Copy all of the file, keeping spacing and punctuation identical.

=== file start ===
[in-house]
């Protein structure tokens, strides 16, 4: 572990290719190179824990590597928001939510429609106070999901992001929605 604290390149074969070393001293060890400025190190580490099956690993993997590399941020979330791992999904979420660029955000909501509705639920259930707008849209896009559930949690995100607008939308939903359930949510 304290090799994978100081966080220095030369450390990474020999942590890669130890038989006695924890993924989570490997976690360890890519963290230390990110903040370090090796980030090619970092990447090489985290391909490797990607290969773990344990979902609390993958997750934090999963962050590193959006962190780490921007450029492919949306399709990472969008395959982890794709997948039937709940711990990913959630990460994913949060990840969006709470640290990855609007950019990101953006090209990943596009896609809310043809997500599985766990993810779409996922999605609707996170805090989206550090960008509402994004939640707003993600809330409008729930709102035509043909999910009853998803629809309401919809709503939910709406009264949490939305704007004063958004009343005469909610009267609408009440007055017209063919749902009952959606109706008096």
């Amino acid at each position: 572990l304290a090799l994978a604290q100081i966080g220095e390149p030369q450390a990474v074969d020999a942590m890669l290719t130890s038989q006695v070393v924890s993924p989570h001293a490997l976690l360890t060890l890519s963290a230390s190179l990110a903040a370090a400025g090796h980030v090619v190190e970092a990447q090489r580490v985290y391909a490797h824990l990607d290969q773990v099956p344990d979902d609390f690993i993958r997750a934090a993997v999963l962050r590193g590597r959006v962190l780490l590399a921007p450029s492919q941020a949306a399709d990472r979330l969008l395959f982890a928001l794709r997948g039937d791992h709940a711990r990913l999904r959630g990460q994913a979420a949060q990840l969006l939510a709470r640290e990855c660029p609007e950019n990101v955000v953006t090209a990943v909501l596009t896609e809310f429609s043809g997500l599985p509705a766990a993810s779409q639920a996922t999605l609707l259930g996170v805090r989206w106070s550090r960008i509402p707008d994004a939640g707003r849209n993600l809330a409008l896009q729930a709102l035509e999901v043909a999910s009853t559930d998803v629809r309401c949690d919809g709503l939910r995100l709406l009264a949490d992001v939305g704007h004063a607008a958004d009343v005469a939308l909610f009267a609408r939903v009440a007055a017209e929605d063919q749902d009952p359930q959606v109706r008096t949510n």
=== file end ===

[in-house]
């Protein structure tokens, strides 16, 4: 572990290719190179824990590597928001939510429609106070999901992001929605 604290390149074969070393001293060890400025190190580490099956690993993997590399941020979330791992999904979420660029955000909501509705639920259930707008849209896009559930949690995100607008939308939903359930949510 304290090799994978100081966080220095030369450390990474020999942590890669130890038989006695924890993924989570490997976690360890890519963290230390990110903040370090090796980030090619970092990447090489985290391909490797990607290969773990344990979902609390993958997750934090999963962050590193959006962190780490921007450029492919949306399709990472969008395959982890794709997948039937709940711990990913959630990460994913949060990840969006709470640290990855609007950019990101953006090209990943596009896609809310043809997500599985766990993810779409996922999605609707996170805090989206550090960008509402994004939640707003993600809330409008729930709102035509043909999910009853998803629809309401919809709503939910709406009264949490939305704007004063958004009343005469909610009267609408009440007055017209063919749902009952959606109706008096």
């Amino acid at each position: 572990l304290a090799l994978a604290q100081i966080g220095e390149p030369q450390a990474v074969d020999a942590m890669l290719t130890s038989q006695v070393v924890s993924p989570h001293a490997l976690l360890t060890l890519s963290a230390s190179l990110a903040a370090a400025g090796h980030v090619v190190e970092a990447q090489r580490v985290y391909a490797h824990l990607d290969q773990v099956p344990d979902d609390f690993i993958r997750a934090a993997v999963l962050r590193g590597r959006v962190l780490l590399a921007p450029s492919q941020a949306a399709d990472r979330l969008l395959f982890a928001l794709r997948g039937d791992h709940a711990r990913l999904r959630g990460q994913a979420a949060q990840l969006l939510a709470r640290e990855c660029p609007e950019n990101v955000v953006t090209a990943v909501l596009t896609e809310f429609s043809g997500l599985p509705a766990a993810s779409q639920a996922t999605l609707l259930g996170v805090r989206w106070s550090r960008i509402p707008d994004a939640g707003r849209n993600l809330a409008l896009q729930a709102l035509e999901v043909a999910s009853t559930d998803v629809r309401c949690d919809g709503l939910r995100l709406l009264a949490d992001v939305g704007h004063a607008a958004d009343v005469a939308l909610f009267a609408r939903v009440a007055a017209e929605d063919q749902d009952p359930q959606v109706r008096t949510n």